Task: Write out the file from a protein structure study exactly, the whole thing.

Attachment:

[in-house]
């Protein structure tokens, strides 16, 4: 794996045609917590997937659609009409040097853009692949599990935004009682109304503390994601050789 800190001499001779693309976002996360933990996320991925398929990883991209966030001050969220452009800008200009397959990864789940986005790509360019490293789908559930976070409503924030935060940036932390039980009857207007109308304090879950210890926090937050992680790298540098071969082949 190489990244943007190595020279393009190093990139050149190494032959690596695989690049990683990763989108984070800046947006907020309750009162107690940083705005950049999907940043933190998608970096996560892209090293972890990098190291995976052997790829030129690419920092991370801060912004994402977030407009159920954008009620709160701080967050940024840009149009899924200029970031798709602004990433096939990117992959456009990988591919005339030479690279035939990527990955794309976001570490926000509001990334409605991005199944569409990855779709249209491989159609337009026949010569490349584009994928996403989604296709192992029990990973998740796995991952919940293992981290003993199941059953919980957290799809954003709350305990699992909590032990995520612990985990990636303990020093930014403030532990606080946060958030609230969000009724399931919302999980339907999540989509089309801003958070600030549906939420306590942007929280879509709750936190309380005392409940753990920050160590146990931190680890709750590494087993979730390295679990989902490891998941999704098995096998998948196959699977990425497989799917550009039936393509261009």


[in-house]
């Protein structure tokens, strides 16, 4: 794996045609917590997937659609009409040097853009692949599990935004009682109304503390994601050789 800190001499001779693309976002996360933990996320991925398929990883991209966030001050969220452009800008200009397959990864789940986005790509360019490293789908559930976070409503924030935060940036932390039980009857207007109308304090879950210890926090937050992680790298540098071969082949 190489990244943007190595020279393009190093990139050149190494032959690596695989690049990683990763989108984070800046947006907020309750009162107690940083705005950049999907940043933190998608970096996560892209090293972890990098190291995976052997790829030129690419920092991370801060912004994402977030407009159920954008009620709160701080967050940024840009149009899924200029970031798709602004990433096939990117992959456009990988591919005339030479690279035939990527990955794309976001570490926000509001990334409605991005199944569409990855779709249209491989159609337009026949010569490349584009994928996403989604296709192992029990990973998740796995991952919940293992981290003993199941059953919980957290799809954003709350305990699992909590032990995520612990985990990636303990020093930014403030532990606080946060958030609230969000009724399931919302999980339907999540989509089309801003958070600030549906939420306590942007929280879509709750936190309380005392409940753990920050160590146990931190680890709750590494087993979730390295679990989902490891998941999704098995096998998948196959699977990425497989799917550009039936393509261009």